Best place to keep bread ‘fresher for longer’ without going stale or freezing it

Bread is a quintessential part of the British diet with a staggering 99.8 percent of households popping it into their trolleys and nearly 11 million loaves flying off the shelves daily in the UK.

It faces the summer dilemma of proper storage in almost every kitchen, even more so in the warm weather.

The mercurial British summer poses the conundrum: where does one stash their bread to avoid the stalemate of staleness or mould?

Speaking previously to, food safety guru Sarah Taylor from High-Speed Training revealed her top tips for keeping that loaf fresher for longer.

Sarah advised: “It’s the age-old question, should you bin or keep bread with spots of mould? Mouldy bread is generally best thrown away, as the mould will likely have spread much further through the loaf than is actually visible.”

She suggested: “Buying sliced bread is a good, cheaper option for keeping your bread fresher for longer, as mould takes longer to spread throughout the loaf.”

“Your average supermarket bread tends to wave goodbye to freshness within a week, while those tantalising freshly baked loaves will go off even quicker – something to mull over when picking your bread,” she added.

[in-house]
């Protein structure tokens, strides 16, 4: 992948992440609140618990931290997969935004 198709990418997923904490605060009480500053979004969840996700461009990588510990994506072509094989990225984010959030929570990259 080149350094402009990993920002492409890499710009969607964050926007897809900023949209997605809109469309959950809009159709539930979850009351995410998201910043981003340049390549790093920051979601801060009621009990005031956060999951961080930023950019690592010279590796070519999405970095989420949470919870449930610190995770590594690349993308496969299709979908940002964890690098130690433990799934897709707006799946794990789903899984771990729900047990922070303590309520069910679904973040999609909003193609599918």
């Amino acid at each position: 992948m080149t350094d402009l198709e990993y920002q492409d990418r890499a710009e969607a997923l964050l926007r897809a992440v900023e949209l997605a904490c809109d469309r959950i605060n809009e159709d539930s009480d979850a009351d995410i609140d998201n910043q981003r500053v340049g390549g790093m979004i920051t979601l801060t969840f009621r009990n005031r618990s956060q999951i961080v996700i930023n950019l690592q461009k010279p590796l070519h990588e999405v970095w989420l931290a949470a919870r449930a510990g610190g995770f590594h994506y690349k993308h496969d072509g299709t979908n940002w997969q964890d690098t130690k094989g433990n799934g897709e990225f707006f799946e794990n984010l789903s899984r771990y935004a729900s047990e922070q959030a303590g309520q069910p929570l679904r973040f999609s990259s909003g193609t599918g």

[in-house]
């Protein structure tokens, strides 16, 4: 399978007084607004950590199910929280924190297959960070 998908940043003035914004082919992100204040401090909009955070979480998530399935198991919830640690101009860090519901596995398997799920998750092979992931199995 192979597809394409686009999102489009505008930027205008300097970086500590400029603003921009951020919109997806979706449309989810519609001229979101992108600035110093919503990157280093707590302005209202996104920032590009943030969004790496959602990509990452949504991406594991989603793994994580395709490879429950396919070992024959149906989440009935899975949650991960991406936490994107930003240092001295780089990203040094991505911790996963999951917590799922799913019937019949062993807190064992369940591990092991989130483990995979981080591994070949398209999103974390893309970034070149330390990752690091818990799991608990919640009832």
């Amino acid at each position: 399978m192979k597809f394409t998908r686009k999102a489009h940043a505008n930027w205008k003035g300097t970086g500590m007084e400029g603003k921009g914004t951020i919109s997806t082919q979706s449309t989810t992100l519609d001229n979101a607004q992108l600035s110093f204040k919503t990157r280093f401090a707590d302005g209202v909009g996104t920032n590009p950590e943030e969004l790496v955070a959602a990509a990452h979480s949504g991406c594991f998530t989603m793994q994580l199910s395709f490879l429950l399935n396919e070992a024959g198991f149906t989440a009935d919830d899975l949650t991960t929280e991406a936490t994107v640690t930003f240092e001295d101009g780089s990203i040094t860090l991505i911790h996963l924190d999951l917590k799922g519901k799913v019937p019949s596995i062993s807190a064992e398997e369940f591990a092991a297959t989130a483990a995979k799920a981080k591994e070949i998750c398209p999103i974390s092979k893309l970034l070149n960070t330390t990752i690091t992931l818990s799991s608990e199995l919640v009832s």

Expanding on her bread-preserving wisdom, Sarah said: “To keep your bread fresh for longer, it’s best to keep it covered. Whether you have a dedicated bread bin or bread bag, or whether you’re keeping the loaf in its original packaging, you want to try and store the bread in a cool, dry place.”

She warned against the perils of plastic packaging in warm conditions, noting: “If the bread comes in plastic packaging, it may ‘sweat’ in warm environments, causing moisture to form inside the packaging.

“You should try to use a bread bin or breathable bag to avoid this, but if you have no other option, then storing the bread inside a cool, dry cupboard can help slow the process down.”

Another key tip for long-lasting loaves is to keep them away from water as this will speed up mould development.

Sarah explains: “Moist, damp environments are the perfect conditions for causing mould spores to develop and spread quicker than they normally would, so slow this down by keeping the loaf as dry as possible.”

There’s one place Sarah advises against storing bread: “You should never store your loaf in the fridge. This is because the cold conditions inside the fridge will make the starch recrystallise, causing the bread to develop a stale taste and texture.”

“If you tend to go through your bread slowly, a better option is to freeze it – this keeps the loaf edible and prevents the spread of mould.”

When speaking about consuming frozen bread, Sarah says: “To thaw the bread, simply use the defrost setting on your toaster to avoid a soggy slice.”


Leave a Reply

This website uses cookies. By continuing to use this site, you accept our use of cookies.